'Japanese fireflies' by Daniel Kordan



'Frozen in time' by Saskia Dingemans



'Heaven on Earth' by Marc Adamus




'yellow' by Norbert Maier


'Etive Rainbow' by Antonio Prado Pérez


Thanks very much for your efforts creating this thought-provoking article. :)
Yes, so true Yvette - and well done for pointing it out! Peter
Thanks for your appreciation, Peter!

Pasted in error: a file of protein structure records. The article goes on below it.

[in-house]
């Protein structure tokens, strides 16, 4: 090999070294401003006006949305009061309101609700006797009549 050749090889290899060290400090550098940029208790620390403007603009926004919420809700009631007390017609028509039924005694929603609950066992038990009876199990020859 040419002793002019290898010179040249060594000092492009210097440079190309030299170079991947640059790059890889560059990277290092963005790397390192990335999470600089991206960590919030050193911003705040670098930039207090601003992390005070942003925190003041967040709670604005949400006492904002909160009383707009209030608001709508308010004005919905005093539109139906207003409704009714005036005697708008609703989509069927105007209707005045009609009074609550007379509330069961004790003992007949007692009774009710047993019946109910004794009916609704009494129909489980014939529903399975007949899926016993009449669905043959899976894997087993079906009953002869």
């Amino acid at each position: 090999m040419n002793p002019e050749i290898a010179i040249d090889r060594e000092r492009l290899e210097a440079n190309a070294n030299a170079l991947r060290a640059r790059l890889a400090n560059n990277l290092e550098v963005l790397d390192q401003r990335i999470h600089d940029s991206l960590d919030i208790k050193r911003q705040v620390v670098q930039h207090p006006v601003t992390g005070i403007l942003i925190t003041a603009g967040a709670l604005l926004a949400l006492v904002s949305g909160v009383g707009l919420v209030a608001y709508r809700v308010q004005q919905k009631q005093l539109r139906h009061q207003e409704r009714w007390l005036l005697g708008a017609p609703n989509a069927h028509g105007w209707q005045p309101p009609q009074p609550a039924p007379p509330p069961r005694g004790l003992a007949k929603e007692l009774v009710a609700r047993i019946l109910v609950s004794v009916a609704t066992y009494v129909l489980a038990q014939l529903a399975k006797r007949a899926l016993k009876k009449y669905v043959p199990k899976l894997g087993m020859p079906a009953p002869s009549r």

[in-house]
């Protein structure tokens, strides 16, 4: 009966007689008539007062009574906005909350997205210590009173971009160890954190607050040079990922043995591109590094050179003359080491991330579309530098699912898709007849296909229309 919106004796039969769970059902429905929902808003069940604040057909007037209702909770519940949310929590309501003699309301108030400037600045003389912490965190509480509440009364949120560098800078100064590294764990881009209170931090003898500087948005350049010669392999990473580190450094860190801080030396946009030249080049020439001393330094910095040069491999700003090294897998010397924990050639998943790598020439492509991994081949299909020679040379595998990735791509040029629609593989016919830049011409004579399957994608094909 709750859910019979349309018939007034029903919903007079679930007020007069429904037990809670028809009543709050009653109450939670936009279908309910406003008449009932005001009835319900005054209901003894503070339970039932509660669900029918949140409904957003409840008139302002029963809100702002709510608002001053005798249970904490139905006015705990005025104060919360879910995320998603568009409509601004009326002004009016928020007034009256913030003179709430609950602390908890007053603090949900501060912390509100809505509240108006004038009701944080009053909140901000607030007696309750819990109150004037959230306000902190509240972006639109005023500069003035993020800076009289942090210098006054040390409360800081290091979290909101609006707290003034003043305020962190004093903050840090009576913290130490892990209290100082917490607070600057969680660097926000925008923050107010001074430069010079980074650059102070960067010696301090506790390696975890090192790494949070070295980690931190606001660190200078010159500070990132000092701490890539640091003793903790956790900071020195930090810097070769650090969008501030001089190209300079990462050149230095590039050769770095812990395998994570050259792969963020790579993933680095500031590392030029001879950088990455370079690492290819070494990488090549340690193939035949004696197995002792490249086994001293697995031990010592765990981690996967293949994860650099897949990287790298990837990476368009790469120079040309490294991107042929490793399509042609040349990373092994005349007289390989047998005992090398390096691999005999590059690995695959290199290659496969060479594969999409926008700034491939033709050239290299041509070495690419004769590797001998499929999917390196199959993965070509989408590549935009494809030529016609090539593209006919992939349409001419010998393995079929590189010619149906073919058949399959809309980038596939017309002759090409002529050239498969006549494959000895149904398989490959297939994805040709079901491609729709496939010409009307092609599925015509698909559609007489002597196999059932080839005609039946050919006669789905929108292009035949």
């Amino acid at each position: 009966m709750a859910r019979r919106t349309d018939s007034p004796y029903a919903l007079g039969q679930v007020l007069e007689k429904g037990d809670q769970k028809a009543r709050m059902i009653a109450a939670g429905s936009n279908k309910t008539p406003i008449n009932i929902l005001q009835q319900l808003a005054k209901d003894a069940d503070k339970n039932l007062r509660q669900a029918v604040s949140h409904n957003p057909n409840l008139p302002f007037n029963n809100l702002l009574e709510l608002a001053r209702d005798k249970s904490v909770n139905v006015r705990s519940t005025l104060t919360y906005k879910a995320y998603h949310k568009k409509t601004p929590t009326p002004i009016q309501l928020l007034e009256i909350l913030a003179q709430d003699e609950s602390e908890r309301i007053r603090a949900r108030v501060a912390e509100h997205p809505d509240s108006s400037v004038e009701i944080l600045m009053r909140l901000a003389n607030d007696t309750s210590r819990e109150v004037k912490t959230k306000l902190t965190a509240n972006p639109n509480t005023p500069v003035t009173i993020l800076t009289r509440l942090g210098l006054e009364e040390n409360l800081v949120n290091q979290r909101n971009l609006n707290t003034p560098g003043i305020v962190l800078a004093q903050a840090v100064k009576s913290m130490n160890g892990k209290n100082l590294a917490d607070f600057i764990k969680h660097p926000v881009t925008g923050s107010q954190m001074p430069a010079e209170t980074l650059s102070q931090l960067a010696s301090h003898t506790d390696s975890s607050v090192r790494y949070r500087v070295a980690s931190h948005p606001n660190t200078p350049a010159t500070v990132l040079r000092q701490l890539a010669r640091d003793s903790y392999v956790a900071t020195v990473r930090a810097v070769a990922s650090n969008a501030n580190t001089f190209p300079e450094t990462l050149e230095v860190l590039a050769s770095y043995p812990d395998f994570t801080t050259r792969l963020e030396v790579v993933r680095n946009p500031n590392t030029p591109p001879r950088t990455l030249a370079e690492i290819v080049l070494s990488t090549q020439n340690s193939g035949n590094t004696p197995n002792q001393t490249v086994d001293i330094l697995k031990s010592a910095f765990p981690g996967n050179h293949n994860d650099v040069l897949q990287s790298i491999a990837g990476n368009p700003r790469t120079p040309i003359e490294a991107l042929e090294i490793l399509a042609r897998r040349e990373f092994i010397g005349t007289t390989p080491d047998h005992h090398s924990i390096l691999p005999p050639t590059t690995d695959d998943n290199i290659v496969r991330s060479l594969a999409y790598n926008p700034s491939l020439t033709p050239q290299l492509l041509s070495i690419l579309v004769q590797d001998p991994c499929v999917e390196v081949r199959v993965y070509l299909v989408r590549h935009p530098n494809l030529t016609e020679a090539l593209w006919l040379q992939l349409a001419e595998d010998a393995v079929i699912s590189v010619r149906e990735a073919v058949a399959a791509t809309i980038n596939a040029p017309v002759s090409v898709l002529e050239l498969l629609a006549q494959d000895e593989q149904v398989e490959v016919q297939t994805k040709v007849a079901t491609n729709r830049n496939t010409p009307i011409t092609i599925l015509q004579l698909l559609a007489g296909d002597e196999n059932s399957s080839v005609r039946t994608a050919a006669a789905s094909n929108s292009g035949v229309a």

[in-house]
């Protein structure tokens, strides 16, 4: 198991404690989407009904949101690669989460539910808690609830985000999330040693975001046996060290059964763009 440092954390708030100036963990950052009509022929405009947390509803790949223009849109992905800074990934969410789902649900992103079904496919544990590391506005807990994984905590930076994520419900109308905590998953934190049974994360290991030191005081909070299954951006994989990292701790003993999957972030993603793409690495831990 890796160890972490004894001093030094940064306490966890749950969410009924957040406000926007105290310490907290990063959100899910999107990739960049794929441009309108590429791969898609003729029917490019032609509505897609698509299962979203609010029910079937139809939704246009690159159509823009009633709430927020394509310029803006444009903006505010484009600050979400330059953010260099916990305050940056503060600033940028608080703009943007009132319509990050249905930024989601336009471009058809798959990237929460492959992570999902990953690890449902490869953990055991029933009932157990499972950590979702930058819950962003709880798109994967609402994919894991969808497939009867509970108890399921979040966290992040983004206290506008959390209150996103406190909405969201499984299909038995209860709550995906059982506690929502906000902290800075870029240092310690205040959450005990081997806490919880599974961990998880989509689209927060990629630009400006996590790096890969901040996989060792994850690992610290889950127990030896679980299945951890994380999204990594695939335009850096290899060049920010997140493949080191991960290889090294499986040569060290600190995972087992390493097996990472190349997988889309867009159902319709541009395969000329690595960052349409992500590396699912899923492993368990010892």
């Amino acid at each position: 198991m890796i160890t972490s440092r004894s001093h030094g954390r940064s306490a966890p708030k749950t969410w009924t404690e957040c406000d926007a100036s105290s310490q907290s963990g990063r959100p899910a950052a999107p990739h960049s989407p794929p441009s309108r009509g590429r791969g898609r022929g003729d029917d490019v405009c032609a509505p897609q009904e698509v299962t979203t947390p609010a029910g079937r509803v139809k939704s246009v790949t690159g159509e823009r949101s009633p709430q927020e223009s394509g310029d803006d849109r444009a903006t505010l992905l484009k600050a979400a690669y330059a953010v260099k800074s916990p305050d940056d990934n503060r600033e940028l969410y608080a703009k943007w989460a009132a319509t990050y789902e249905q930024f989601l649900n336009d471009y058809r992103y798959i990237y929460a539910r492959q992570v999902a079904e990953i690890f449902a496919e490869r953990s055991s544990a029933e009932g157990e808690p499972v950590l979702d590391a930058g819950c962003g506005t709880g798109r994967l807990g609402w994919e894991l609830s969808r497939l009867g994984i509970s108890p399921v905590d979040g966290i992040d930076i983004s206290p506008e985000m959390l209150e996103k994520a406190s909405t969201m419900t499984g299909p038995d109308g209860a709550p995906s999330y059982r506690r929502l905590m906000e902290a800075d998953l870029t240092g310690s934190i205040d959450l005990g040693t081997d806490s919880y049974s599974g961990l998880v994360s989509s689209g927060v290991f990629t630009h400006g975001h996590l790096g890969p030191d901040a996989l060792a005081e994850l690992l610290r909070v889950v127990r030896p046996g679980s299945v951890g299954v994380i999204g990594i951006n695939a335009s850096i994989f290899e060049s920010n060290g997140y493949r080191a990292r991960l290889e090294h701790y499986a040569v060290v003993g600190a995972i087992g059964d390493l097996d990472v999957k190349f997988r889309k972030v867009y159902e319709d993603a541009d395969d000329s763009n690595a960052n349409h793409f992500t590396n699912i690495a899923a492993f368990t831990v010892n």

Thanks a lot, dear Yvette, for telling us about your thoughts about photography in our times. I'm a little late with my post because I was waiting for some comments but there was no one to find. After two or three days without any comment I realized that I was not logged in. Users who are not logged in don't see any comments. So I logged in and saw there were a lot of thoughts of other users (as expected). I think that you are right, Yvette, that the value of photography has diminished to a disturbingly low level. And that most people around us are unable to evaluate a photograph. Regrettably. I have no idea how to generally solve this problem. A photographer who strives to be acknowledged as a good photographer should be very restrictive with the publishing of his work. It will be no problem if he takes thousands of photos each year but it will be a problem when he decides to publish most of them. As long as the photos are stored on the hard drive of his computer, no one has a reason to complain about the huge number. And, honestly said, it's a big advantage of digital photography that you can shoot at extremely low costs compared to analog photography. I would recommend that everybody who likes to share a photograph with the public puts himself the question: Is the photo worth to be printed on fine art paper (at costs about 10 or 20 Dollars / Euros ) or is it not ? If not, no publish. The idea of the founders of 1X to limit the number of published images was a great one. There is some room for improvements on the selection process but this can be discussed on another occasion. And now I wish you a happy birthday, dear Yvette. Enjoy the day ! Cheers, Hans-Martin